Format

Send to

Choose Destination
Am J Phys Anthropol. 2019 Oct;170(2):232-245. doi: 10.1002/ajpa.23887. Epub 2019 Jul 4.

Ancient DNA and bioarchaeological perspectives on European and African diversity and relationships on the colonial Delaware frontier.

Author information

1
Department of Anthropology, University of Pennsylvania, Philadelphia, Pennsylvania.
2
Department of Anthropology, Smithsonian Institution, National Museum of Natural History, Washington, D.C.
3
Department of Anthropology, University of Tennessee, Knoxville, Tennessee.
4
Archaeological Society of Delaware, Inc., Dover, Delaware.

Abstract

OBJECTIVES:

Ancient DNA (aDNA) and standard osteological analyses applied to 11 skeletons at a late 17th to early 18th century farmstead site in Delaware to investigate the biological and social factors of settlement and slavery in colonial America.

MATERIALS AND METHODS:

Osteological analysis and mitochondrial DNA (mtDNA) sequencing were conducted for all individuals and the resulting data contextualized with archaeological and documentary evidence.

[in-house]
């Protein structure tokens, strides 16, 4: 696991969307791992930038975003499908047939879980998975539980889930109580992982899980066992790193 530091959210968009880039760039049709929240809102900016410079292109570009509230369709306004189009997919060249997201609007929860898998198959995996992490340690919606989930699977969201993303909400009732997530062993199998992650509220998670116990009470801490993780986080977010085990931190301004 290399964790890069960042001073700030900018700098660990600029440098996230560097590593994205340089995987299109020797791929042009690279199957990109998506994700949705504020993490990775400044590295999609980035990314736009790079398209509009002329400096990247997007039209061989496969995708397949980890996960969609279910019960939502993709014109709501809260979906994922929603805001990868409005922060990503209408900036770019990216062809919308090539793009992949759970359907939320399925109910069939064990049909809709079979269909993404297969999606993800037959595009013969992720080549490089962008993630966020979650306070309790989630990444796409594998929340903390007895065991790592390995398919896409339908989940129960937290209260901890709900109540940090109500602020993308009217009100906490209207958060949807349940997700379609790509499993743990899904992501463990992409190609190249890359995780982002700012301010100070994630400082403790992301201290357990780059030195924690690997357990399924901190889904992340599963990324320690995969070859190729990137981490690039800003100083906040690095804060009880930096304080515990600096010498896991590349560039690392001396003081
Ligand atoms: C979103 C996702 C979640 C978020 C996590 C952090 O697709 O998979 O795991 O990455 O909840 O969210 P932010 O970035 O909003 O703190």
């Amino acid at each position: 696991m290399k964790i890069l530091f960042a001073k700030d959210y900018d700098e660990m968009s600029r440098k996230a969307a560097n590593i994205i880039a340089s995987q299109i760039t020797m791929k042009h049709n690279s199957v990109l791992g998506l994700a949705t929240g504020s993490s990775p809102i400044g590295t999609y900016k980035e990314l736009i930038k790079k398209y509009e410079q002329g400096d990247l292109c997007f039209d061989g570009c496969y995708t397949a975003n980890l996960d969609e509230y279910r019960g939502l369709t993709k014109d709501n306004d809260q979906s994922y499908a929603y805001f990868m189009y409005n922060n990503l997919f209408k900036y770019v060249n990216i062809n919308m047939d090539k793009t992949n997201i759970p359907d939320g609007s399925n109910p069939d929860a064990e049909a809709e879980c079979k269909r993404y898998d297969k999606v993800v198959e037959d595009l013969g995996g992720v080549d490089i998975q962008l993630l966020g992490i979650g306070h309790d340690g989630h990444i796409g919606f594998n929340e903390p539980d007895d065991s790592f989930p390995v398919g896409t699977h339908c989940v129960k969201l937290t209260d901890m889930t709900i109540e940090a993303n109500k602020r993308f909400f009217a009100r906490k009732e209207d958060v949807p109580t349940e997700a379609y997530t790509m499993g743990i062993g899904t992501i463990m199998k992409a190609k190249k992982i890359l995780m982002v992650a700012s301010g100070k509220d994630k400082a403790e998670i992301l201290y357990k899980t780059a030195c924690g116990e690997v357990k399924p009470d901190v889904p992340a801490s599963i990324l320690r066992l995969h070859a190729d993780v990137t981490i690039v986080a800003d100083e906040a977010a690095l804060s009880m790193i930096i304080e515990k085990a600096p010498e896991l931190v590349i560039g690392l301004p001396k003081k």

RESULTS:

Individuals of European and African descent were spatially separated in this colonial cemetery. The skeletal remains exhibited differences in osteological features and maternal genetic ancestry. A specific mtDNA haplotype appeared in a subset of the European-descended individuals suggesting they were maternally related. Individuals of African descent were not maternally related, and instead showed a diversity of haplotypes affiliated with present-day Western, Central, and Eastern regions of Africa.

DISCUSSION:

Along with the bioarchaeological and documentary evidence, the aDNA findings contribute to our understanding of life on the colonial Delaware frontier. Evidence of maternal relatedness among European-descended individuals at the site demonstrates kin-based settlements in 17th century Delaware and provides preliminary identifications of individuals. The maternal genetic diversity of the individuals with African descent aligns with the routes of the trans-Atlantic slave trade but broadens our understanding of the ancestries of persons involved in it. Burial positioning, osteological pathology, and lack of maternal kinship among individuals of African descent provide tangible evidence for the emergence of racialized labor and society in Delaware during the late 17th century.

KEYWORDS:

bioarchaeology; colonization; mitochondrial DNA; trans-Atlantic slavery

PMID:
31270812
DOI:
10.1002/ajpa.23887

Supplemental Content

Full text links

Icon for Wiley
Loading ...
Support Center